“The proof will be in the pudding,” he said, but clearly indicated that he is very optimistic.

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Australian grapes poised to enter Korea and Japan

Australian grapes poised to enter Korea and Japan

The export of Australian grapes started a couple of weeks ago with air freight to Thailand and Hong Kong, the main volumes will come in in the next couple of weeks.

The early varieties are well under way and the main varieties Thompson and Crimson seedless, Crimson will start in 3-4 weeks along with Red Globe shortly after. Jeff Scott, CEO of the Australian Table Grape Association, says the quality is excellent this season, “When the Australian grapes hit the market they commanded a good price. This is also helped by the exchange rate which is giving around 15% more returns than last year.”

He goes on to say that volumes are looking good especially for Thompson’s and Crimson volumes are around average.

Australia is looking forward to entering new markets this year, FTA’s with Korea is almost complete and Japan access should occur soon after. Scott expects exports to Korea to start mid February if all the paper work is completed.

According to Jeff the FTA’s are vital for building market share in these countries, also if they come through then Australia will be able to export to every country in the world.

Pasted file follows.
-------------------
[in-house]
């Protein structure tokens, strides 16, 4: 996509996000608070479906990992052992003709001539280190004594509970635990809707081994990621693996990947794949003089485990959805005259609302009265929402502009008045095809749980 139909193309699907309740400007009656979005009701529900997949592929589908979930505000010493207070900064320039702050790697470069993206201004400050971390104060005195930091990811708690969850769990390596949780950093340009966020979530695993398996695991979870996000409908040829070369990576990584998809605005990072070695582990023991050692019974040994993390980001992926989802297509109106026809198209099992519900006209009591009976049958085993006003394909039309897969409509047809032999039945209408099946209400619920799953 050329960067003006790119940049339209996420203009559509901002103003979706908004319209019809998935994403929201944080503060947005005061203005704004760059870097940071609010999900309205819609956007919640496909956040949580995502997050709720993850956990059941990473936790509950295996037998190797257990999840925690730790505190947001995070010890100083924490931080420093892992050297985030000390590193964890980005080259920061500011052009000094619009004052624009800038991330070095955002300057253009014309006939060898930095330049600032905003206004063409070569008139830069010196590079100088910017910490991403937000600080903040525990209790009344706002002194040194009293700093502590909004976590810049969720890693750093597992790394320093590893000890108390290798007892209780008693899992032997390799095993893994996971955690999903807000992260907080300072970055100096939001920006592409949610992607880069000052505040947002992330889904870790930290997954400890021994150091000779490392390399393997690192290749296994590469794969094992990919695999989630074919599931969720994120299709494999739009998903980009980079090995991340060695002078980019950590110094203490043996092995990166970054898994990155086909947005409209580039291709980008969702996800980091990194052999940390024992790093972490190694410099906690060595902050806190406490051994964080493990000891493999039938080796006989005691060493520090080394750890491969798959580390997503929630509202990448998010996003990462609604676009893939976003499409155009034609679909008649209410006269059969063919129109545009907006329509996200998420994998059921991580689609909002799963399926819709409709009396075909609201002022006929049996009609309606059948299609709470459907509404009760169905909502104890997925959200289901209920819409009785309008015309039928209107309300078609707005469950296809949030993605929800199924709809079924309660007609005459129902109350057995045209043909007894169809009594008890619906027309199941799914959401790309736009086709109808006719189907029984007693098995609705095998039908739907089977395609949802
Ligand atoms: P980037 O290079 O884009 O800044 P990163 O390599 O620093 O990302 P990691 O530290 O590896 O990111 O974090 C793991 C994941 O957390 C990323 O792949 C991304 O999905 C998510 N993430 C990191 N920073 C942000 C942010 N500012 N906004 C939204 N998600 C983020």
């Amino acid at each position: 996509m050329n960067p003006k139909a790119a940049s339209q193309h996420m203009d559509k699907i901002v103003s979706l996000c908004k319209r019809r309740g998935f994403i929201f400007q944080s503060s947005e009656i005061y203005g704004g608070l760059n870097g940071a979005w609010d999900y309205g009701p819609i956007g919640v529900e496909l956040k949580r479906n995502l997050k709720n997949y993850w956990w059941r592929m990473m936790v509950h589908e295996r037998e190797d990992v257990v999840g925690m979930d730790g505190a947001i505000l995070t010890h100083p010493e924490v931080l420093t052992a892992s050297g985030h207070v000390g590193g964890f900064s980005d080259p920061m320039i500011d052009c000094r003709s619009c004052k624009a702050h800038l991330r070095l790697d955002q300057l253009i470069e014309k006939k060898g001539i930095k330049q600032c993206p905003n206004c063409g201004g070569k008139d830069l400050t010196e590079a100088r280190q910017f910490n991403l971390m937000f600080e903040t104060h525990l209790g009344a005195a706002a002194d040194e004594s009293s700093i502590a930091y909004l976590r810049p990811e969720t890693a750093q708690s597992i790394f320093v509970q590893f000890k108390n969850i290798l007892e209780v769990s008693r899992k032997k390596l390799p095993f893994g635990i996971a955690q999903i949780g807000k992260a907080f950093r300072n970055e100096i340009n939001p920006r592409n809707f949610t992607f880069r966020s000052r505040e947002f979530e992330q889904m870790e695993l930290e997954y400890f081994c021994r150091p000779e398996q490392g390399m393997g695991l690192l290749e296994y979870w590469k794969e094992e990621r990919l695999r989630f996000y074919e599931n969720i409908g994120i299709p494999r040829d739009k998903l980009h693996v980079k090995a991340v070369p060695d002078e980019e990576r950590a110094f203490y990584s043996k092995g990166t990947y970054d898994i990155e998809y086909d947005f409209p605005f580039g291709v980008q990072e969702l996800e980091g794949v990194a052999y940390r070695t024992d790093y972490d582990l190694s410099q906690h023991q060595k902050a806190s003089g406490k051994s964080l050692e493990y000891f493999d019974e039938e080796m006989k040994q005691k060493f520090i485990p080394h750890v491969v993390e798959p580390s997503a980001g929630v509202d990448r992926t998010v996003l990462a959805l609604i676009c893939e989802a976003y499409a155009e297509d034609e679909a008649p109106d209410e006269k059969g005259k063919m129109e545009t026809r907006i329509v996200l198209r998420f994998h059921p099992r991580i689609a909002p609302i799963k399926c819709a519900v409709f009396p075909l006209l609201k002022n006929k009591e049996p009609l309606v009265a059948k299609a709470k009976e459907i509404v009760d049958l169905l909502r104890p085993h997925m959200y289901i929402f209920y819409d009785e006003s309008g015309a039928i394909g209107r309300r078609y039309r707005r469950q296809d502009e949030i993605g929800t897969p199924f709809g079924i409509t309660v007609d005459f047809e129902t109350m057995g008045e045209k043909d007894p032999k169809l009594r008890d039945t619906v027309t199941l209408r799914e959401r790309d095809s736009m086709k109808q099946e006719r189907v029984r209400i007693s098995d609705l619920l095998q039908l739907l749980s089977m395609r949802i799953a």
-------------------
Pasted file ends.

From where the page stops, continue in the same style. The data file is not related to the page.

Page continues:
He expects that within 3-5 years Australia will be sending 10,000 tonnes of grapes into Korea. The consumers in Korea and Japan prefer the very sweet varieties and Australian exporters will be targeting the premium market with their high quality Crimson and Thomson seedless varieties. Jeff adds that these countries are also starting to show a taste for the white grape varieties.

Publication date: 1/10/2014
Author: Nichola Watson

Peru poised to become larger player in U.S. avocado market in coming seasons

Peruvian avocados first gained access to the U.S. market late in the season in 2011, making 2013 the third year but the second full season that avocados from Peru have been available to buyers in the United States.

The Peruvian season runs from June through September, corresponding to the peak of the California avocado season, and also to the peak consumption months for avocados in the United States.